WASHINGTON (Reuters) - The top U.S. military commander in Iraq said local security forces will be ready for the withdrawal of American troops next year, but the United States could return to combat operations if needed.
The Pentagon plans to cut troop numbers in Iraq to 50,000 by September 1 — down from 176,000 at the peak of the deployment after the 2003 invasion to topple dictator Saddam Hussein.
U.S. troops will stay in Iraq in an “advise-train-assist” role until the end of next year, Army General Raymond Odierno said in an interview aired on Sunday on CNN’s “State of the Union” program.
“But they certainly have the ability to protect themselves and if necessary to conduct ... combat operations if it was required,” said Odierno, chief architect of the 2007 troop surge in Iraq.
The general said the “insurgency is suppressed” and, despite continued violence, the overall security situation in Iraq is improving along with the ability of the Iraqi state to protect people and conduct government functions.
U.S. troops, however, could move back to a combat role if there was “a complete failure of the security forces” or if political divisions split Iraqi security forces.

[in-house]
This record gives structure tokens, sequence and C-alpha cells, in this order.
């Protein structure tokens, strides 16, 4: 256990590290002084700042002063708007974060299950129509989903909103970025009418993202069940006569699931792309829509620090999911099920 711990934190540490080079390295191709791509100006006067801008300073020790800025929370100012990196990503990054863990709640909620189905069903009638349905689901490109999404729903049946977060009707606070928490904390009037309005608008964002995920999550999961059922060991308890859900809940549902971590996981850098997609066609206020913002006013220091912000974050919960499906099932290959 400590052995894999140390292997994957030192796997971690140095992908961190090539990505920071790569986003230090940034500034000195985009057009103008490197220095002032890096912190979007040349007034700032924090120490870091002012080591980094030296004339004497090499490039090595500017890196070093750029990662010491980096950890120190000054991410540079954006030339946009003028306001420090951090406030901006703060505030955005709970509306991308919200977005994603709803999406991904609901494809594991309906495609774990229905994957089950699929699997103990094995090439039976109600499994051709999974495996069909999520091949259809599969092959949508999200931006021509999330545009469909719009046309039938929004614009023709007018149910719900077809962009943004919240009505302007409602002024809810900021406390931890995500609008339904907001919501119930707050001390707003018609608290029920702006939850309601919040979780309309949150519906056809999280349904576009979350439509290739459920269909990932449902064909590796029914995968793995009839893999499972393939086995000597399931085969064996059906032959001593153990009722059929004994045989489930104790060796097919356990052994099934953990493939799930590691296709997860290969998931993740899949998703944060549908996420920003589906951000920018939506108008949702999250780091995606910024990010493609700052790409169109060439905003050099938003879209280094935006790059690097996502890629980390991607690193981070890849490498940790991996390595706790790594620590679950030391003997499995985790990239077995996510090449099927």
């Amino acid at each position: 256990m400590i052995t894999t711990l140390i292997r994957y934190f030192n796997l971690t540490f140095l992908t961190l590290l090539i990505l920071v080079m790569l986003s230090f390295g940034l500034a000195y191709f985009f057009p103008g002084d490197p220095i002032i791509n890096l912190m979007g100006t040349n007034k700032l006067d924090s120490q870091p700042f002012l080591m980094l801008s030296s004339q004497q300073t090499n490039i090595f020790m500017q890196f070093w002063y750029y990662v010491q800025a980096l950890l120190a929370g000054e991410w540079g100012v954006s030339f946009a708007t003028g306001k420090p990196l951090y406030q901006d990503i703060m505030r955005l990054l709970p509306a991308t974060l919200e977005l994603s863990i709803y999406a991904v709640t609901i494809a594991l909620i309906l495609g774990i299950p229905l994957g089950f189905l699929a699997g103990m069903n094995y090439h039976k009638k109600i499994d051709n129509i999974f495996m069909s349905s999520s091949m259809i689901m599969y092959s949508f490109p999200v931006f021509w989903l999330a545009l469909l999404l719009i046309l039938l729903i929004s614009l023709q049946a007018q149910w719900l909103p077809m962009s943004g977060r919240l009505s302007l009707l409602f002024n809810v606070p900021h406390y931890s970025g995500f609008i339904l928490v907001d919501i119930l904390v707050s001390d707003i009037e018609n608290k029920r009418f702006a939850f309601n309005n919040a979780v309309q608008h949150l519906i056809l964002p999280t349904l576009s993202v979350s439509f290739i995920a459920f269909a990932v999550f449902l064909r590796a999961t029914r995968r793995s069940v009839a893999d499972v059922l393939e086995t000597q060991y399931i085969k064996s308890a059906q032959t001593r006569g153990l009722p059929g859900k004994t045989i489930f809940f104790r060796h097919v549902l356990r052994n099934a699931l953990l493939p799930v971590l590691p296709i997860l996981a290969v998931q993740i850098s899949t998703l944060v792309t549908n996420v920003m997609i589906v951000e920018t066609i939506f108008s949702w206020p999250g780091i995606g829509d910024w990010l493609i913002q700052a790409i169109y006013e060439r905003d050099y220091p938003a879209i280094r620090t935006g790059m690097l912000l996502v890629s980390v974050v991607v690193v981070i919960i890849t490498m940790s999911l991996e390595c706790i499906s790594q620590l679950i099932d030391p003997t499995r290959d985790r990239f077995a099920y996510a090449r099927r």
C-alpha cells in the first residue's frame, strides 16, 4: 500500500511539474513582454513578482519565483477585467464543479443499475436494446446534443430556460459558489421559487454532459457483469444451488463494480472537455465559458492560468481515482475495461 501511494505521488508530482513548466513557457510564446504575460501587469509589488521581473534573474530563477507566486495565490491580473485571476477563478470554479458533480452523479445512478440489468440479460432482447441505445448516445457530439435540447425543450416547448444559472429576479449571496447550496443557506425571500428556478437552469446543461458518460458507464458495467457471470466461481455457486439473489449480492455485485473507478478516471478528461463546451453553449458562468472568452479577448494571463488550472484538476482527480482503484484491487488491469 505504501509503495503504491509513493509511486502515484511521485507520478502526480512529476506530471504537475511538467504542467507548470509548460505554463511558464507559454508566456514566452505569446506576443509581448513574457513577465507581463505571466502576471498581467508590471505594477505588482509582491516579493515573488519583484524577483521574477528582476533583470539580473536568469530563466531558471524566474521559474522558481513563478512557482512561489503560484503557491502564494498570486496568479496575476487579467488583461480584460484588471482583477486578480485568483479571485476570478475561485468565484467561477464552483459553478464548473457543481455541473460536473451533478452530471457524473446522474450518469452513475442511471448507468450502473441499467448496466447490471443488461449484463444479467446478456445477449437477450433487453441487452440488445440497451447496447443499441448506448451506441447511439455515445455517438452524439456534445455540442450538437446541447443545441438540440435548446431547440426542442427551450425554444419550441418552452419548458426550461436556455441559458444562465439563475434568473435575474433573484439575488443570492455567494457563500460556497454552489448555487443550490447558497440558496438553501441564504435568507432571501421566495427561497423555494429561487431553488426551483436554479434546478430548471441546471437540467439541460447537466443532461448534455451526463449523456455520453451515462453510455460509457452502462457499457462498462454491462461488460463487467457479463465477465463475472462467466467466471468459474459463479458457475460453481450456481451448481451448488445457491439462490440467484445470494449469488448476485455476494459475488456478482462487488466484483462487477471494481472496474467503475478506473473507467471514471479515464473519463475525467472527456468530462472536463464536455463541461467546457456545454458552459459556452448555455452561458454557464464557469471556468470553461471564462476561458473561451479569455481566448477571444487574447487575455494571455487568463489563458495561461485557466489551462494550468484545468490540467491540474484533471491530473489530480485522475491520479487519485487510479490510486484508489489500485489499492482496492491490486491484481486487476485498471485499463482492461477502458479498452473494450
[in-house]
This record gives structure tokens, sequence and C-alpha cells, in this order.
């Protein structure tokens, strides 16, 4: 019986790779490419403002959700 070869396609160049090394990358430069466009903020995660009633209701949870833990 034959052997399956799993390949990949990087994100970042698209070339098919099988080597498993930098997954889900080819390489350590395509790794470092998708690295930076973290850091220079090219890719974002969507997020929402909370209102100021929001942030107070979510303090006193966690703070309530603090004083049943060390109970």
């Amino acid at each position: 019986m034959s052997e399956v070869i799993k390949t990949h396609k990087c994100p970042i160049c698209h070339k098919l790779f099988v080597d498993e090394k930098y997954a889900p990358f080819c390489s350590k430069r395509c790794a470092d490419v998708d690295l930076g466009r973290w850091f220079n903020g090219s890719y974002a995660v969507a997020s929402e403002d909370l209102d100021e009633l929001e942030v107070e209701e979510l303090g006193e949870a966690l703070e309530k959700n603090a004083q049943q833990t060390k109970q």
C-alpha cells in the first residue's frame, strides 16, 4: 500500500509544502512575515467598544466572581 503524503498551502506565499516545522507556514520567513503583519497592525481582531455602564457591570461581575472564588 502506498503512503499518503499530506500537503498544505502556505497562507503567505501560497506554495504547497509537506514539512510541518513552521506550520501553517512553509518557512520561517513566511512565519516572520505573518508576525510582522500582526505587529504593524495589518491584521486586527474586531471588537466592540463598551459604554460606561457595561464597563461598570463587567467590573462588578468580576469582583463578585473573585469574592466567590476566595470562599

“But we don’t see that happening,” Odierno said.
President Barack Obama, who campaigned for the White House on a pledge to end the war, plans to make a speech next week about the U.S. troop drawdown in Iraq, an administration official said.
The speech will be given after his return from the Massachusetts island of Martha’s Vineyard, where he is vacationing with his family.
Asked whether Iraqi forces would be sufficient to allow all U.S. forces to leave by the end of 2011, General Odierno replied, “My assessment today is they — they will be.”
Speaking on CBS’ “Face the Nation” program, Odierno said the Iraqi military was now capable of providing internal security though it would continue to need assistance from U.S. forces for training an logistics.
However, he acknowledged that U.S. forces might be in Iraq beyond next year’s planned end to their deployment.
Reacting to a comment by the chief of staff of the Iraqi Joint Forces, Lieutenant General Zabari, who said the U.S. Army must stay in Iraq until 2020, Odierno said that depended on the kind of presence they would have.
“If the government of Iraq requests some technical assistance in fielding systems that allow them to continue to protect themselves, from external threats, we could be here,” he said.
Odierno said the United States has security agreements with Saudi Arabia and Egypt. “If that’s what we’re talking about (in Iraq), potentially, we could be there beyond 2011,” he said.
When asked if the prospect of Iraq slipping into a military dictatorship was a concern, Odierno told CBS: “It is not. People (in Iraq) want to be involved in the democratic process. They want to select their leaders.”
Additional reporting by Jeff Mason in Martha's Vineyard and Paul Simao in Washington; Writing by Anthony Boadle; Editing by Bill Trott